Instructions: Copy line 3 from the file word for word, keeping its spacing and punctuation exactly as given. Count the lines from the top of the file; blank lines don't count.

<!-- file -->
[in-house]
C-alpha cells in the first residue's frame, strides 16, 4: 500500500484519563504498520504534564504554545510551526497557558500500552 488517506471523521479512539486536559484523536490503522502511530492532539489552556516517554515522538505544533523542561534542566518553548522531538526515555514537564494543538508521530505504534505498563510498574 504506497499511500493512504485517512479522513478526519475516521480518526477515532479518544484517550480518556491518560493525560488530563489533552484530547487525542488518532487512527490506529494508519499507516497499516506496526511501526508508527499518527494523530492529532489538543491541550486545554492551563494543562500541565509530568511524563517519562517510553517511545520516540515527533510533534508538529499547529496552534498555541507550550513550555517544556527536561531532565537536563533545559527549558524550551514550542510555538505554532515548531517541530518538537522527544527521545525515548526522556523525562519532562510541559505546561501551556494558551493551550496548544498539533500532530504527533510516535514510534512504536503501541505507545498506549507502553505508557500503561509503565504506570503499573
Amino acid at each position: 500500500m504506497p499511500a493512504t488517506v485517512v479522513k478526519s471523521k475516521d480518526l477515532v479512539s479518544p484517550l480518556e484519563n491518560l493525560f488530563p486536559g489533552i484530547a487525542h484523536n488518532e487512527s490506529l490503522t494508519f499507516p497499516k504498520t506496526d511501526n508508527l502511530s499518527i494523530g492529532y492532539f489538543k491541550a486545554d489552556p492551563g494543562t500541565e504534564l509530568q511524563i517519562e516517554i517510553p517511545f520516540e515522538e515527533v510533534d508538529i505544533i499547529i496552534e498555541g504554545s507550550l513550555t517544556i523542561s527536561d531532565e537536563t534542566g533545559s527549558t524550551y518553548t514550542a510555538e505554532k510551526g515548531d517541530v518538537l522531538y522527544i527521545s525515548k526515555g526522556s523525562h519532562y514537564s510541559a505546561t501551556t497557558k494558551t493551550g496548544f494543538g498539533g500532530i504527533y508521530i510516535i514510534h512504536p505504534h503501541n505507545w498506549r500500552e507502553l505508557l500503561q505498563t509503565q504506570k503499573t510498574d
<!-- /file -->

Amino acid at each position: 500500500m504506497p499511500a493512504t488517506v485517512v479522513k478526519s471523521k475516521d480518526l477515532v479512539s479518544p484517550l480518556e484519563n491518560l493525560f488530563p486536559g489533552i484530547a487525542h484523536n488518532e487512527s490506529l490503522t494508519f499507516p497499516k504498520t506496526d511501526n508508527l502511530s499518527i494523530g492529532y492532539f489538543k491541550a486545554d489552556p492551563g494543562t500541565e504534564l509530568q511524563i517519562e516517554i517510553p517511545f520516540e515522538e515527533v510533534d508538529i505544533i499547529i496552534e498555541g504554545s507550550l513550555t517544556i523542561s527536561d531532565e537536563t534542566g533545559s527549558t524550551y518553548t514550542a510555538e505554532k510551526g515548531d517541530v518538537l522531538y522527544i527521545s525515548k526515555g526522556s523525562h519532562y514537564s510541559a505546561t501551556t497557558k494558551t493551550g496548544f494543538g498539533g500532530i504527533y508521530i510516535i514510534h512504536p505504534h503501541n505507545w498506549r500500552e507502553l505508557l500503561q505498563t509503565q504506570k503499573t510498574d